Toxic Flea & Tick Pet Meds, EPA Review is In

by Mary Haight on March 24, 2010

hartz_mtnThe long awaited review of toxic flea and tick pet meds is in nearly a year after the EPA initiated it. The catalyst for this review of products the EPA had already approved can be seen in the USA Today report: There was a 53% rise in reported incidents from 2007-08 totaling 44,263; problems ranging from illness to seizures to death for users of flea and tick spot-on type applications made by Hartz, Sergeant’s, and Bio-Spot were reported. 600 deaths occurred in dogs and cats. What about 2009 numbers? Also small breeds, from 10 to 20 lbs, were reported to have the most problems with this product type.

As if to remind us it’s not just a small dog problem, this court case surfaced a few weeks ago from Lisa Wade McCormick at Consumer Affairs: Frank Bowers was going to get justice for his 14 month old, 68 lb. Old English Bulldog dog, Diesel, poisoned by toxic flea and tick meds.  This 72-year-old Texas man took his complaint against Hartz Mountain Corporation to small claims court–maybe he figured he didn’t have the time or money to file a suit with attorneys—but he got a precedent setting ruling to cover the vet costs of $4440.75.  This case dates back to August 7. 2008 when Bowers applied the Hartz Ultra Guard Pro Flea & Tick Drops to Diesel as directed, and the dog died, horribly, less than 35 hours later.

Here’s what I just don’t understand about their process.  If I can get hold of Steve Owens at the EPA for clarification, I’d like to know what guides these decisions:

“Steve Owens, assistant administrator of EPA’s Office of Prevention, Pesticides and Toxic Substances, said new restrictions will be placed on flea and tick products, with additional changes for specific products likely — including possible changes in some product formulas.”

Given the incident reports and the known facts about the chemicals, why isn’t reformulation the first course of action instead of merely “possible changes…”? It has already taken more than a year to get where we are today.  Pets’ lives have been on the line during that entire period.  And what does “new restrictions” mean? It doesn’t sound like the matter is settled.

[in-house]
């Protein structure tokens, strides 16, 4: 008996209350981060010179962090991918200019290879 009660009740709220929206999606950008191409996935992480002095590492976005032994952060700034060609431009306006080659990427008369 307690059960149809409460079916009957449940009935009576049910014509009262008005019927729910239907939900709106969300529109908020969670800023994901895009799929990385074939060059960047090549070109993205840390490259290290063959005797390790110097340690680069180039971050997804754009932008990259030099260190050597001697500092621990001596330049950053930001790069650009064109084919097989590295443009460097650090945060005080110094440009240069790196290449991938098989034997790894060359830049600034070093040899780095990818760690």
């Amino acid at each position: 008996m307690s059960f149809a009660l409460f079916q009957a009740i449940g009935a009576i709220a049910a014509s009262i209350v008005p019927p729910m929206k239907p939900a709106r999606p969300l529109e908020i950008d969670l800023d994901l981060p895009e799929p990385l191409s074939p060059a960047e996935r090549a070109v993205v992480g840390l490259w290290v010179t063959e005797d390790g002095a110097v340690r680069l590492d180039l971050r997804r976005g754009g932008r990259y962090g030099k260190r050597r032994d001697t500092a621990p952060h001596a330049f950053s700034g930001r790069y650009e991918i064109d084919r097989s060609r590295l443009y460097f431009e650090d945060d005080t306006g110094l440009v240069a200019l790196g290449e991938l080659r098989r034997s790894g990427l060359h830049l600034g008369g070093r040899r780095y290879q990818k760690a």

It is widely reported that EPA thinks a better label is a viable answer to this problem. While I understand that it is safer to have a picture of a dog or cat on the box or tube to prevent putting wrong meds on animals, they seem to imply that all the victims must have been incompetent, unable to follow directions.  How are “new instructions and warnings” coming soon going to change the facts?  Unless of course, the “new instructions” mean that dosage recommendations will change.  Were they wrong to begin with? 

Have you had any problems with these meds, and if so, did you report it?  What do you think? Are you willing to try products without these toxins?  There are safer alternatives that work; I have tried a few, but I am not in a flea and tick infested area.  Anyone have good luck with less toxic or natural products?  

Non-toxic alternatives linked below.

Related Articles: EPA Approved Meds Killing Dogs and Cats

Flea Collars, A Threat to Human Health  *some non toxic alternatives

New Merck’s Flea and Tick Pill

NRDC: Pesticide Removed from Flea Collars (only one of several)

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7 comments
D. Fistook
D. Fistook

You can combat fleas and ticks naturally on dogs with essential oils. This is safer for your family and your pet!

Edie
Edie

Mary, the Webinar on aging was very good. Some of it was a bit technical -- it was geared towards vets and part of a larger conference on the topic -- but there was lots that I could easily grasp. I need to read over my notes and try to make sense of them; it all went by very quickly.

Jim (Doggybytes.ca)
Jim (Doggybytes.ca)

I've never really worried about ticks or fleas for most of my dog's 15 years, but while writing a related post on my blog, I started wondering if I should "innoculate" my dogs with Revolution. I gotta say, I'm really not all that comfortable putting any chemicals on or in them, in fact I seem to be more concerned with their health than I am with my own. I think with numbers like you've listed in this post, I might just forego the tick/flea medication and just do a physical check on them for ticks.

Edie
Edie

I try to avoid using chemicals like DEET on myself and I don't generally lick my hands and feet so there's no way I'm going to use stuff that can be toxic on my dog. I wish the companies that produce these products and the EPA would take responsibility but hedging your bets allows you to make money before actual lawsuits occur. I've got to disagree with Karen -- many of these products have the sanction of vets; they're not just over the counter.

Karen Friesecke
Karen Friesecke

If I don't get it from the vet, I'm not giving it to my dog. I've always been suspicious of these over the counter meds that you can freely get at any pet store. Not in a safety way, but in an efficacy way. How effecient can an over the counter wormer be?

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